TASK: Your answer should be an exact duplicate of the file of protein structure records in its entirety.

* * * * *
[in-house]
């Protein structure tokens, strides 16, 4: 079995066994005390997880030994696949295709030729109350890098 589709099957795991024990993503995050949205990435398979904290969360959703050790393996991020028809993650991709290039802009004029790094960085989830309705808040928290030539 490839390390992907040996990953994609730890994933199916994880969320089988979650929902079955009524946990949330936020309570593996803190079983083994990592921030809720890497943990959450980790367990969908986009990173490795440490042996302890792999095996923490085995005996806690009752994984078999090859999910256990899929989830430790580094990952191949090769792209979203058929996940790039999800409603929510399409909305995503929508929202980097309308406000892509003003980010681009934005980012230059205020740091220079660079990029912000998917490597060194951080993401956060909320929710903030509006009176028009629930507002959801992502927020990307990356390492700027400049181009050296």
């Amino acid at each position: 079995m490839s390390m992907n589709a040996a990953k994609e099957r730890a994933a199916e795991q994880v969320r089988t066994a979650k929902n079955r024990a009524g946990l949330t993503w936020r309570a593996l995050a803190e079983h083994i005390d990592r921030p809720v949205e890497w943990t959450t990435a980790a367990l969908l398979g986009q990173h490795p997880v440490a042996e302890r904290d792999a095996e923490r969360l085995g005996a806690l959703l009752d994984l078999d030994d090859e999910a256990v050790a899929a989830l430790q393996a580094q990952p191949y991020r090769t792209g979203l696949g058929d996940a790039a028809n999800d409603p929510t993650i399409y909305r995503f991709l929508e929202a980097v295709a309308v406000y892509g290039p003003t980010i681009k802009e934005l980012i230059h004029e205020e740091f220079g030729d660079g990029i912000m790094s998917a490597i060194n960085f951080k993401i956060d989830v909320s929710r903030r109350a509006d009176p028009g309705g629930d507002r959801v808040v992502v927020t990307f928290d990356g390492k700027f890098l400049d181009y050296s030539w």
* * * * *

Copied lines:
[in-house]
């Protein structure tokens, strides 16, 4: 079995066994005390997880030994696949295709030729109350890098 589709099957795991024990993503995050949205990435398979904290969360959703050790393996991020028809993650991709290039802009004029790094960085989830309705808040928290030539 490839390390992907040996990953994609730890994933199916994880969320089988979650929902079955009524946990949330936020309570593996803190079983083994990592921030809720890497943990959450980790367990969908986009990173490795440490042996302890792999095996923490085995005996806690009752994984078999090859999910256990899929989830430790580094990952191949090769792209979203058929996940790039999800409603929510399409909305995503929508929202980097309308406000892509003003980010681009934005980012230059205020740091220079660079990029912000998917490597060194951080993401956060909320929710903030509006009176028009629930507002959801992502927020990307990356390492700027400049181009050296």
């Amino acid at each position: 079995m490839s390390m992907n589709a040996a990953k994609e099957r730890a994933a199916e795991q994880v969320r089988t066994a979650k929902n079955r024990a009524g946990l949330t993503w936020r309570a593996l995050a803190e079983h083994i005390d990592r921030p809720v949205e890497w943990t959450t990435a980790a367990l969908l398979g986009q990173h490795p997880v440490a042996e302890r904290d792999a095996e923490r969360l085995g005996a806690l959703l009752d994984l078999d030994d090859e999910a256990v050790a899929a989830l430790q393996a580094q990952p191949y991020r090769t792209g979203l696949g058929d996940a790039a028809n999800d409603p929510t993650i399409y909305r995503f991709l929508e929202a980097v295709a309308v406000y892509g290039p003003t980010i681009k802009e934005l980012i230059h004029e205020e740091f220079g030729d660079g990029i912000m790094s998917a490597i060194n960085f951080k993401i956060d989830v909320s929710r903030r109350a509006d009176p028009g309705g629930d507002r959801v808040v992502v927020t990307f928290d990356g390492k700027f890098l400049d181009y050296s030539w």